Posted August 21, 2007
Our Unfinished Symphony
by Ron Rolheiser
It should be noted that in a recent survey of pastors in mission dioceses, Rolheiser and Nouwen were some of the most read authors by them.
“Our life is a short time in expectation, a time in which sadness and joy kiss each other at every moment. There is a quality of sadness that pervades all the moments of our life. It seems that there is no such thing as a clear-cut pure joy, but that even in the most happy moments of our existence we sense a tinge of sadness. In every satisfaction, there is an awareness of limitations. In every success, there is the fear of jealousy. Behind every smile, there is a tear. In every embrace, there is loneliness. In every friendship, distance. And in all forms of light, there is the knowledge of surrounding darkness. But this intimate experience in which every bit of life is touched by a bit of death can point us beyond the limits of our existence. It can do so by making us look forward in expectation to that day when our hearts will be filled with perfect joy, a joy that no one shall take away from us.” (Henri Nouwen)
In this life there is no such a thing as a clear-cut, pure joy! I want to reiterate those words, coined by Henri Nouwen, in the light of some criticisms that I received to a recent column which quoted Anita Brookner saying that, in marriage, the first duty of each partner is to “console the other for the fact that we cannot not disappoint each other.”
That line provoked a number of critical reactions, ranging from: “Not true!”, “Unduly pessimistic!”, “He should stick to sacred rather than secular sources!” to “I am worried that this can give the wrong signal to young people who are getting married, suggesting that marriage will disappoint them!”
I appreciate the criticism, especially the last point, but feel that the real message was missed. In essence, I wasn’t commenting on marriage, but on life in general, where, sadly, our fantasy of finding some “messiah” to take away all of our loneliness tends to be precisely what makes us too restless to remain happily inside of our commitments, including marriage.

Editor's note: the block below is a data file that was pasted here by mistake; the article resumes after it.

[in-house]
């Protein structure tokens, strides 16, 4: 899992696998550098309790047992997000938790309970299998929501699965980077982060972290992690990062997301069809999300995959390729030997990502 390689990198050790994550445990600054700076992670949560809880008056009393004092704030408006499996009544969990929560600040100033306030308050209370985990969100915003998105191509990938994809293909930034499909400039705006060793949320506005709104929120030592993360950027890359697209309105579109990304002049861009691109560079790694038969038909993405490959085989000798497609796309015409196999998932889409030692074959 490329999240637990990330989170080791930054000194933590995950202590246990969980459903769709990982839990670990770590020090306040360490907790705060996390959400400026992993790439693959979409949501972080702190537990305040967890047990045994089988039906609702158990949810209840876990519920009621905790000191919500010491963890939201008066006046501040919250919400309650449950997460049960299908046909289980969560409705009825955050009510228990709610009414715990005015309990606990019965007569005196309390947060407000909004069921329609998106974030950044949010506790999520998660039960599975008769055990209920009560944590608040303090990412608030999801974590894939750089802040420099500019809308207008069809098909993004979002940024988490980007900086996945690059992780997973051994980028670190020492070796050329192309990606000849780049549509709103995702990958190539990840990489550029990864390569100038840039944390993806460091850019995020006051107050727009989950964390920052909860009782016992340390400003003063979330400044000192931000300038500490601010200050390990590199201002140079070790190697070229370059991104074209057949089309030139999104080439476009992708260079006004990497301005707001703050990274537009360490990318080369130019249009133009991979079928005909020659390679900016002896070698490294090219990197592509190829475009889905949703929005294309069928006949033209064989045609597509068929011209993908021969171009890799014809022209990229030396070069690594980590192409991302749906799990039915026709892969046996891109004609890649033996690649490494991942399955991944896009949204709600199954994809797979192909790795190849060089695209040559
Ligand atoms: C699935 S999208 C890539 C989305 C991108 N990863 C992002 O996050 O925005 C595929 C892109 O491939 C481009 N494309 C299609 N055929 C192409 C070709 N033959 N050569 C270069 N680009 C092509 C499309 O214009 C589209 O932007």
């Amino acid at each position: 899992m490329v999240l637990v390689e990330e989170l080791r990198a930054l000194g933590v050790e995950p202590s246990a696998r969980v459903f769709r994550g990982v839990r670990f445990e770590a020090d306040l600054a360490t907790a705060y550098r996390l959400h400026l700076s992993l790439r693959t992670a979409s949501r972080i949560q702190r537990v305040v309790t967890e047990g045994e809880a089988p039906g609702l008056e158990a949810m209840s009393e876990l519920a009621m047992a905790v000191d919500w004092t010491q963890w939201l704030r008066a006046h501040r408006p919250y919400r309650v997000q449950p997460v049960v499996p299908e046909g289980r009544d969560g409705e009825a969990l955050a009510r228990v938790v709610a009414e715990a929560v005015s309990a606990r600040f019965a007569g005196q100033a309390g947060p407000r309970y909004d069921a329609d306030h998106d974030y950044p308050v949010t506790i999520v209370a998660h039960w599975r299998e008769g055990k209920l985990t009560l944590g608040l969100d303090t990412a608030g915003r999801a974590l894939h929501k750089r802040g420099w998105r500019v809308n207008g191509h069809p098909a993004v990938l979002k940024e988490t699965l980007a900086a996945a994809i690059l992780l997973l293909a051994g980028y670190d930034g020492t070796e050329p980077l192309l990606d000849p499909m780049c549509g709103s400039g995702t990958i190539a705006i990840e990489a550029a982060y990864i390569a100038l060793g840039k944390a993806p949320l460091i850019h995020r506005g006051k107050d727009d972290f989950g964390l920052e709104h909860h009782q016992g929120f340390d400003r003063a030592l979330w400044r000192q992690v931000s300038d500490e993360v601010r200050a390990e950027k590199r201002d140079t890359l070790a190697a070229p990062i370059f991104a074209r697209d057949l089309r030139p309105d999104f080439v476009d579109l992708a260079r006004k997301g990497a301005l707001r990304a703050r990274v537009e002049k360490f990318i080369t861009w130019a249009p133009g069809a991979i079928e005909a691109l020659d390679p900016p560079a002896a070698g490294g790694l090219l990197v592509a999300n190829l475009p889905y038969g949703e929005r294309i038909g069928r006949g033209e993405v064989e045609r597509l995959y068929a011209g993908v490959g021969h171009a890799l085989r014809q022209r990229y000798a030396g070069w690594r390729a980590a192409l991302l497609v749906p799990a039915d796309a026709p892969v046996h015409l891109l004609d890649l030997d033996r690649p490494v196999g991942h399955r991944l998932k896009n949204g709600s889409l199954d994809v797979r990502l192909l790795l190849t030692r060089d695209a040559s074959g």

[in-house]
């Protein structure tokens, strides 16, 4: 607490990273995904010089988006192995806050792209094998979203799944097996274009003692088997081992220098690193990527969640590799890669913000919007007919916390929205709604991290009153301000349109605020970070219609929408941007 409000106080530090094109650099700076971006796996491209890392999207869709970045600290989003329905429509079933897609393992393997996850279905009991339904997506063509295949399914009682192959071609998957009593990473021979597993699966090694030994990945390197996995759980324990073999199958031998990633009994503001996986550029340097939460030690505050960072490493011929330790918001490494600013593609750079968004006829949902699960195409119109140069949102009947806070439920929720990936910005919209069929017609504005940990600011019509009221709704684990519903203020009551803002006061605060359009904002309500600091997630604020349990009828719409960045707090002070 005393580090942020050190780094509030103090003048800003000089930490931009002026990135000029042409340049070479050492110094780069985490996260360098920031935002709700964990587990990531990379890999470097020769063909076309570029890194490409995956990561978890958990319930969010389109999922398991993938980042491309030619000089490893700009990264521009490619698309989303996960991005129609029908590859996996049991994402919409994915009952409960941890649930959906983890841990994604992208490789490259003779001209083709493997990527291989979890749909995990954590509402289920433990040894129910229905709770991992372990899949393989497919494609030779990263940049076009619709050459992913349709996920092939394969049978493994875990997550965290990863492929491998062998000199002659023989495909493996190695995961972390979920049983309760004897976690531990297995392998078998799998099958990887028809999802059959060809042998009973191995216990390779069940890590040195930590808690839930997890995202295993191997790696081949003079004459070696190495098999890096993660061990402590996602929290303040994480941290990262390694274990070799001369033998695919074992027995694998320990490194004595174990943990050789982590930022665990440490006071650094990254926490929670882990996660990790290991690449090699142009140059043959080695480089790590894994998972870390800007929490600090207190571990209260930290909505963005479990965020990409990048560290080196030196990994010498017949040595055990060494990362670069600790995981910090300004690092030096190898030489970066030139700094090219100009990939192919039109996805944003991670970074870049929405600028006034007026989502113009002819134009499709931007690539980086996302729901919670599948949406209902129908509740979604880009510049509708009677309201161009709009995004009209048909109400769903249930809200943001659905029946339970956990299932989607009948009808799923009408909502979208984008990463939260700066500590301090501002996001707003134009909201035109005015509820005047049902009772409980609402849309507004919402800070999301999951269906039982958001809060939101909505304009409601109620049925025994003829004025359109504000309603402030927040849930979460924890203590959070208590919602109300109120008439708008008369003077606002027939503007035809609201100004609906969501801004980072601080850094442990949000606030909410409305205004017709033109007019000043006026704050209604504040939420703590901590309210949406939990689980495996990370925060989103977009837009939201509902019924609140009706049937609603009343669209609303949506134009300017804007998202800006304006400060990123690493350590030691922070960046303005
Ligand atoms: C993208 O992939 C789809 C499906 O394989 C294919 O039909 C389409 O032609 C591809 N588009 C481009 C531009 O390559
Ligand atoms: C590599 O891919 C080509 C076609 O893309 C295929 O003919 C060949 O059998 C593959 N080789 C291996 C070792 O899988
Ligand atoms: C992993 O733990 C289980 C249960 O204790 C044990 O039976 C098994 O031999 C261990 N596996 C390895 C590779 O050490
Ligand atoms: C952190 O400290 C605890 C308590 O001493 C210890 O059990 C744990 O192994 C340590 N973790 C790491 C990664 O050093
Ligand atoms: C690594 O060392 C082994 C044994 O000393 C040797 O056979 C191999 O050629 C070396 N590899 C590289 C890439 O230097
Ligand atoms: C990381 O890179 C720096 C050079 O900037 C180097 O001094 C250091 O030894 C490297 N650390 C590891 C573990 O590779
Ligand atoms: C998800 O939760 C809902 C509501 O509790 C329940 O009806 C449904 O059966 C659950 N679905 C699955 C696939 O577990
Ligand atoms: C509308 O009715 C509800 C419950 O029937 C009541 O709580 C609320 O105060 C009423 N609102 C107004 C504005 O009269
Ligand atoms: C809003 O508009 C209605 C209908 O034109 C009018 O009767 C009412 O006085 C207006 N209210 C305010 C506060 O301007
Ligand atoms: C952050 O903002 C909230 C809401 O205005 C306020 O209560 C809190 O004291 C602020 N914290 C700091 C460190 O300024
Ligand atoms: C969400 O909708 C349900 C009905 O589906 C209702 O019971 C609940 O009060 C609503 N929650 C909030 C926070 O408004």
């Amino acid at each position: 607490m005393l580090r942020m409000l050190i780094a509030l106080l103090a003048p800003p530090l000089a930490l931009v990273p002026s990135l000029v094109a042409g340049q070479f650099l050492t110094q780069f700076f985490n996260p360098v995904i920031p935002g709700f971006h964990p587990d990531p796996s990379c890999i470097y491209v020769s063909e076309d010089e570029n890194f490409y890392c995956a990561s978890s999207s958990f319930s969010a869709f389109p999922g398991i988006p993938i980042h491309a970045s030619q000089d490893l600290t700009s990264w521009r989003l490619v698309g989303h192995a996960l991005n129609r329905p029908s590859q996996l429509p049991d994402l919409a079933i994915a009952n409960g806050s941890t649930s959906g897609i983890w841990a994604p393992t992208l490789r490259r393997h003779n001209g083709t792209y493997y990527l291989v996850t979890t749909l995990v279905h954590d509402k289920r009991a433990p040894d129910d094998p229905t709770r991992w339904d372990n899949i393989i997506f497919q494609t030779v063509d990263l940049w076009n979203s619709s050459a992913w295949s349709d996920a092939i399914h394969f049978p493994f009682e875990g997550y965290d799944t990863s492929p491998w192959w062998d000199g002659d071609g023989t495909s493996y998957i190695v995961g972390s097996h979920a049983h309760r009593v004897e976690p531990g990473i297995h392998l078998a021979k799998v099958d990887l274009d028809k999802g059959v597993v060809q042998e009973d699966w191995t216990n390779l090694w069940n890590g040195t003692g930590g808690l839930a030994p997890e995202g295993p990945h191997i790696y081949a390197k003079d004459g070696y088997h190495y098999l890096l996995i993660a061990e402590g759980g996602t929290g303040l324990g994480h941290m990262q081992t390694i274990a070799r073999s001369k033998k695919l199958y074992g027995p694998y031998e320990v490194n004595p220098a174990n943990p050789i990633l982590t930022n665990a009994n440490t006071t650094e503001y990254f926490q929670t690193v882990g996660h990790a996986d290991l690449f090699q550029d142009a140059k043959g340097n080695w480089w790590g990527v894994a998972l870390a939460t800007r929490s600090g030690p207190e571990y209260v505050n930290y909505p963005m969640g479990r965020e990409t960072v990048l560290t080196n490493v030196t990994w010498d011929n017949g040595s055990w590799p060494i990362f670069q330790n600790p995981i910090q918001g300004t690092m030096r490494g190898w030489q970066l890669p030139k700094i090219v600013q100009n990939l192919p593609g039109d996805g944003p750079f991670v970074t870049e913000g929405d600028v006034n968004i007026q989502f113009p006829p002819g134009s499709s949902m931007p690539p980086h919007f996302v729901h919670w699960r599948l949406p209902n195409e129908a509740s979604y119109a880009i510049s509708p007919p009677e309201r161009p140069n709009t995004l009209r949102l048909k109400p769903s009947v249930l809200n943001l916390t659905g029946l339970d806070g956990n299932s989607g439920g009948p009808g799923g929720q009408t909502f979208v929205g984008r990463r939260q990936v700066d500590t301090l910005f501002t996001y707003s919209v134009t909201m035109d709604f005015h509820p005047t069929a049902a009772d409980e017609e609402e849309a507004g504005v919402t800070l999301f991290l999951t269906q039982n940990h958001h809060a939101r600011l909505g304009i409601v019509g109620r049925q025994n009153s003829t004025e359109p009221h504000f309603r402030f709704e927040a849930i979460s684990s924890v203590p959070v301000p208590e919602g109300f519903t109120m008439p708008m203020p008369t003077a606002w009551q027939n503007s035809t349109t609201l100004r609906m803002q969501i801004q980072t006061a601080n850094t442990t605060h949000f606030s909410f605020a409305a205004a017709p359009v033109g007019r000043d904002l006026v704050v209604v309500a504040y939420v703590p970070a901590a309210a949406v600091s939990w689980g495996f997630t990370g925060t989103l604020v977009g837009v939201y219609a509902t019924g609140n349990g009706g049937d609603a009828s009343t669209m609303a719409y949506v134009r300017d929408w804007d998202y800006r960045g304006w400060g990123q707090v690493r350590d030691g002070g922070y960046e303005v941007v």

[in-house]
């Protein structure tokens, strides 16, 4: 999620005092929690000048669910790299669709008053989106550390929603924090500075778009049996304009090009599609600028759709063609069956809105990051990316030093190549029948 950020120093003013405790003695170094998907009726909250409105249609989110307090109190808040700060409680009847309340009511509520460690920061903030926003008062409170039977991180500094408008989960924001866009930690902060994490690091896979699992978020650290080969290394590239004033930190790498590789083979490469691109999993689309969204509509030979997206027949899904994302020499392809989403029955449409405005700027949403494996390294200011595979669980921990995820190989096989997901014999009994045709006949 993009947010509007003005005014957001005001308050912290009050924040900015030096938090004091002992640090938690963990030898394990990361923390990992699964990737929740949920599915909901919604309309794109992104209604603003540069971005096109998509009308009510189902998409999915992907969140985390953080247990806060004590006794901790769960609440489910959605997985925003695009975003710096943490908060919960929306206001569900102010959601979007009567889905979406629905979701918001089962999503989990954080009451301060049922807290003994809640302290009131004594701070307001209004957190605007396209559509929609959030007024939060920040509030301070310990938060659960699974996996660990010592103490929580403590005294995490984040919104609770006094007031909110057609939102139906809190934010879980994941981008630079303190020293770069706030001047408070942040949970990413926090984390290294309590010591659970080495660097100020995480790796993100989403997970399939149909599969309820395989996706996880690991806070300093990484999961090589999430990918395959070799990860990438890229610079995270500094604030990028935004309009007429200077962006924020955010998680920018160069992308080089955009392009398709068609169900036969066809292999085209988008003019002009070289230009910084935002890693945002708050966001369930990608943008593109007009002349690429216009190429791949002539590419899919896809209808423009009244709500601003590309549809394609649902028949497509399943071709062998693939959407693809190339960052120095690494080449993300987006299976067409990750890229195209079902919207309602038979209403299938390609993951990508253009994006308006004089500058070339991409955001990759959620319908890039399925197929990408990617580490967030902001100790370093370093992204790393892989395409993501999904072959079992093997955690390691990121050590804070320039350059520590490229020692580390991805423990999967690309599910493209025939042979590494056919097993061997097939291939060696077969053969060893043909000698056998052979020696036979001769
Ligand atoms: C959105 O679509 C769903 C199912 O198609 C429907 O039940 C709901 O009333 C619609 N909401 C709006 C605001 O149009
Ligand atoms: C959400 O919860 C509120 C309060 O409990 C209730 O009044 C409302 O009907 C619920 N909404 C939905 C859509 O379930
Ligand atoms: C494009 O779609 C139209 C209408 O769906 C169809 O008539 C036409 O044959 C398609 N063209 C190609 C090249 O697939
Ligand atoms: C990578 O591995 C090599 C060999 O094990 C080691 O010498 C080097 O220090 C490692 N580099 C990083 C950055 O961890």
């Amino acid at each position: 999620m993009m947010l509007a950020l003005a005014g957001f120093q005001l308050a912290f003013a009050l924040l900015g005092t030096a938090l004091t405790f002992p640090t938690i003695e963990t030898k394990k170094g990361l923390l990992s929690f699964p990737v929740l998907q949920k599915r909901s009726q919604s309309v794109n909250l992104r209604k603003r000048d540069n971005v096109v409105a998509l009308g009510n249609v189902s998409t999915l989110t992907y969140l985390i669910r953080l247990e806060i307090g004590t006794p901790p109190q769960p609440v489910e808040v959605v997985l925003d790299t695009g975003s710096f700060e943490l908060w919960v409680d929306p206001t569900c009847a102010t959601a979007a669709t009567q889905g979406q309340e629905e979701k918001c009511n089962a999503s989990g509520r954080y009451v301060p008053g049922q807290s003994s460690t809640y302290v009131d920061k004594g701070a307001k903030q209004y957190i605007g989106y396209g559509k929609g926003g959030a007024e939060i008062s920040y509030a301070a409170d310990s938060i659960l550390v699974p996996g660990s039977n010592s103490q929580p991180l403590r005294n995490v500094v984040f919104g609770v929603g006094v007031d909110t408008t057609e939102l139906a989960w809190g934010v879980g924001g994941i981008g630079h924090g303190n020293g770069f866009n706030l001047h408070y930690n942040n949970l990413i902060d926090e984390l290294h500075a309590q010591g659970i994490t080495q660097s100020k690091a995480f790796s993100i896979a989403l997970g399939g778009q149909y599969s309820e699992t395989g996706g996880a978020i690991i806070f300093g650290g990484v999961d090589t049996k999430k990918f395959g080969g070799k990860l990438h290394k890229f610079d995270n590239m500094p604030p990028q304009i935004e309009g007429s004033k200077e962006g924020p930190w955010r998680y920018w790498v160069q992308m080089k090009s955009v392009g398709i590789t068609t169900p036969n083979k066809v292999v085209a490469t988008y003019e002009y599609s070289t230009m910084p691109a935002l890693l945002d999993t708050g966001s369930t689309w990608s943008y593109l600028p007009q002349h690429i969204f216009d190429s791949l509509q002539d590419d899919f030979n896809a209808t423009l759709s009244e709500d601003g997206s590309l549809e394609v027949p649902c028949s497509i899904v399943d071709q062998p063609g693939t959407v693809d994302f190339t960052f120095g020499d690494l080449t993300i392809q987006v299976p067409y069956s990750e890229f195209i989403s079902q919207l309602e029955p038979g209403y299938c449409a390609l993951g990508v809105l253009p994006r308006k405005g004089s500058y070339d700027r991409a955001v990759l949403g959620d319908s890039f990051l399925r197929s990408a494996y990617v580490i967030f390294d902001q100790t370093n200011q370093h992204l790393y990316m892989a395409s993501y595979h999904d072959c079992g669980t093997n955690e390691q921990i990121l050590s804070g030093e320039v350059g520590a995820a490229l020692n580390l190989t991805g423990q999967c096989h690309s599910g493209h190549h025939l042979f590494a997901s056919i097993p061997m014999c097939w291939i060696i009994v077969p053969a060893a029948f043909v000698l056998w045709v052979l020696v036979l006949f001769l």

I’m not so worried about sending a bad signal to a young couple contemplating marriage if I tell them that inside of marriage they will not find a panacea for their loneliness. I am more worried that I would be sending them the wrong message if, like our romantic novels and movies, I should give them the impression that the final answer to every loneliness lies in simply finding the right mate. Over-expectation and subsequent disillusionment kills a lot of marriages. If I marry someone because I nurse the fantasy that this other person is the final solution to my loneliness, I am doomed not just to be disappointed but also to place every kind of unrealistic and unjust expectations on my partner. Only God can fully measure up.
St. Augustine began his autobiography with the now-famous line: “You have made us for yourself, Lord, and our hearts are restless until they rest in you!” Thomas Aquinas taught that “every choice is a renunciation” and that is why commitment, particularly a life-long commitment in marriage, is so difficult. Karl Rahner famously stated: “In the torment of the insufficiency of everything attainable, we finally learn that here in this life all symphonies must remain unfinished.” And those of us who are old enough remember the haunting line in the old Salve Regina prayer: “To thee to we send up our sighs, mourning and weeping in this valley of tears.”
What each of these captures, in essence, is precisely what Nouwen states, that in this life there is not such a thing as clear-cut pure joy and that we will live more peacefully and happily if we can accept that and not put false pressure on life, on our loves ones, and on God, to give us the full symphony right now.
Every day of their lives, my parents prayed words to the effect that, this side of eternity, they were “mourning and weeping in a valley of tears”. It didn’t make them sad, morbid, or stoic. The opposite: It gave them the tools that they needed to accept life’s real limits and the real limits and imperfections within community, church, family, and marriage. They were happier for knowing and accepting that.
My worry is that today we aren’t equipping our own children in the same way. Instead, too often, we are helping them nurse the false expectation that, if they do it right, they can have it all already in this life. All that is needed is to have the right body, the right career, the right city, the right neighborhood, the right friends, the right vacations, and the right soul mate and they can have the full symphony here and now.
It’s not to be had, and Anita Brookner’s maxim that in marriage we “cannot not disappoint each other” simply states, in secular language, that no one, no matter how good, can be God for somebody else.
Listen to Ron Rolheiser interviewed by the National Catholic Reporter